SELinux users:

SELinux has a number of preset users, a Linux user can be mapped to a SELinux user. We can list the SELinux users using:

SELinux user context:

When we log into a SELinux-enabled machine we are assigned a default context.

A context is a set of values that decides what we are allowed and what we aren't allowed to do on a system. 

A context is usually made up of the below elements:
  • User : is used by SElinux to limit the roles that can be assigned to a user.
  • Role : it decides which types (for files/directories) or domains (for processes) a user can "use".
  • Type : it dictates how an applications can interact with each other , it does the same for files.

We can display our context (labels) using the below command:


unconfined_u : unconfined user.

unconfined_r : unconfined role.

unconfined_t : unconfined type.

"unconfined" is for a user with unrestricted access, typically a root user.

Linux to SELinux users mapping:

To be able to see the existing mappings or Linux users to SELinux users, we use the below command:

Mapping Linux users to SELinux users:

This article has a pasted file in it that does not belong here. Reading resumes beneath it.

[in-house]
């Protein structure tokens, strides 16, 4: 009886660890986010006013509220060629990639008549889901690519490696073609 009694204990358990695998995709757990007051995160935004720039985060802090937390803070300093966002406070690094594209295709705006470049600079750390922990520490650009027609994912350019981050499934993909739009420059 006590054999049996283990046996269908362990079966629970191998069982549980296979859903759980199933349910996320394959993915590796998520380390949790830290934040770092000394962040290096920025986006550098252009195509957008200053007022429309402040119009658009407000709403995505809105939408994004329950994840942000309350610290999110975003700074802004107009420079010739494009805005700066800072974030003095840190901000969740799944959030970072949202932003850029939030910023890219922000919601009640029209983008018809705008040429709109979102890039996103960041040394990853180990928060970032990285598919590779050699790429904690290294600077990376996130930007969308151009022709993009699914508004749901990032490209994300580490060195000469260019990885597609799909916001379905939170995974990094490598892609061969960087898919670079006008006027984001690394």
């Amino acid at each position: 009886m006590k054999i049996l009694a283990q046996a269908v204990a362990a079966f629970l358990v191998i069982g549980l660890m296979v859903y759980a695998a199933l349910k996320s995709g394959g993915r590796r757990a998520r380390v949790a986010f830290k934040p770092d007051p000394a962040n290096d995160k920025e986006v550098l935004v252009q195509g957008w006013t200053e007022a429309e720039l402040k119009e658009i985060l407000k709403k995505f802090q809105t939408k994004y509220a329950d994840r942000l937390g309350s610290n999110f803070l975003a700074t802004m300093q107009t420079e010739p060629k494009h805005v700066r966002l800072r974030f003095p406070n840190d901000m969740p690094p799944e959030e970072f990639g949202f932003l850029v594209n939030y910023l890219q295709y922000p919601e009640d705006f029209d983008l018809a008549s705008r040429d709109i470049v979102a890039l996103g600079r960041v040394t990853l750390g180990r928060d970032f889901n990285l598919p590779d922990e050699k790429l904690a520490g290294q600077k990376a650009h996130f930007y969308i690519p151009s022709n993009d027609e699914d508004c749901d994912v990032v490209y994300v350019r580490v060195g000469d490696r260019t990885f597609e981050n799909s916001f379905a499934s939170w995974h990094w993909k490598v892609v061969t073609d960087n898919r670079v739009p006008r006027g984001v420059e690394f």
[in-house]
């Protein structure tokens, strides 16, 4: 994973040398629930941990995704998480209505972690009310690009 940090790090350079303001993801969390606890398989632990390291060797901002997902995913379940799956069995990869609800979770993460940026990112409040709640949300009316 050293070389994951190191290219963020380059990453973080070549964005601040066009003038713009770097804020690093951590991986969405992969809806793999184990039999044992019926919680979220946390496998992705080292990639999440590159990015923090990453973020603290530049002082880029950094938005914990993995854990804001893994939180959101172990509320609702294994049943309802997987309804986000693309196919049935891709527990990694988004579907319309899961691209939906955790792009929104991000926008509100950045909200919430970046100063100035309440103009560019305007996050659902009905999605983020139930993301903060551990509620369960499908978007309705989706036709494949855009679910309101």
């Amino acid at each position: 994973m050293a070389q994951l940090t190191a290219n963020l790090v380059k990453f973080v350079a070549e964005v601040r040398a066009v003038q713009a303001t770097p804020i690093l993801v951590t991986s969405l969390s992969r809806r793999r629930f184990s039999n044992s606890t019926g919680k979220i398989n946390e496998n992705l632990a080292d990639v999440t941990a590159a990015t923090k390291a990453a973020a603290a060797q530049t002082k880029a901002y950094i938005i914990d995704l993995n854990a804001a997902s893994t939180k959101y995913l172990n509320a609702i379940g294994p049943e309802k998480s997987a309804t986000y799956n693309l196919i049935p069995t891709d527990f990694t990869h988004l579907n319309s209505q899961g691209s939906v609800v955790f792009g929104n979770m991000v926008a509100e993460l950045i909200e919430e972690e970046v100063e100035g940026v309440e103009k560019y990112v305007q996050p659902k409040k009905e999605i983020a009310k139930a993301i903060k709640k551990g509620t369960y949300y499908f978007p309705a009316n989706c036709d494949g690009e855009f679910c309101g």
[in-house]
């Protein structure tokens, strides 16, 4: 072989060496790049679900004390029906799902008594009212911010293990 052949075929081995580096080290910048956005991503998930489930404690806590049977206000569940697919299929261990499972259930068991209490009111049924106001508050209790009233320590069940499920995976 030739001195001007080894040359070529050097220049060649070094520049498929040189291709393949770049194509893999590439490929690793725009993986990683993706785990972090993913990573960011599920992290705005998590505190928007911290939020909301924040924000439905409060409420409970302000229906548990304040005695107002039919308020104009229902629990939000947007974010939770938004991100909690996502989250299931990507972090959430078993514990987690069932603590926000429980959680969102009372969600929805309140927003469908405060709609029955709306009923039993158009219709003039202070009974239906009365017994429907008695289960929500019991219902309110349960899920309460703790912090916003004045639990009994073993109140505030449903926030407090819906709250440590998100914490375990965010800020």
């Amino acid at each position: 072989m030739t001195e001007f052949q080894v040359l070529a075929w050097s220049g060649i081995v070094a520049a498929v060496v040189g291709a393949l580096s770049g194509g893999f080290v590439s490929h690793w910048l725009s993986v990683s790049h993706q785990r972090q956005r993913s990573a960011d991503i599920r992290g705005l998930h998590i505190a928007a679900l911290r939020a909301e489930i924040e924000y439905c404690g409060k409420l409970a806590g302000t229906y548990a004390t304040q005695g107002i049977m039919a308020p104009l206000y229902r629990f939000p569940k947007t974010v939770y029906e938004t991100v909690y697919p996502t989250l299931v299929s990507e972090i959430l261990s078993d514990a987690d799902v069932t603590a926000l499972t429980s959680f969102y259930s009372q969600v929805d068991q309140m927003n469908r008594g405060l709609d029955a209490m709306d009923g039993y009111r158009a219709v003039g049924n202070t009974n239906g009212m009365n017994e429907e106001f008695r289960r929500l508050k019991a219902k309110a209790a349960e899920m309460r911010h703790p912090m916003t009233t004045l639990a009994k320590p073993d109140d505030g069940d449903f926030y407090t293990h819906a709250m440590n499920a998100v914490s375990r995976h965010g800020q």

We can map a Linux user to an SELinux user using the below command, it maps the user Albert to the SELinux user user_u.

Modify a mapping to a different SELinux user:


Changes the mapping of the user Albert from user_u to sysadm_u.

user_u : is a generic user.

sysadmin_u : is a generic system administration user.

For the above modification to take effect, we will need to stop all Albert's processes:

Then we need reset the labels of Albert's home directory:

Deleting a mapping:

We can delete a mapping that exists between a Linux user and an SELinux user using the below command (for the user Albert):

We then reset the labels of the home directory:


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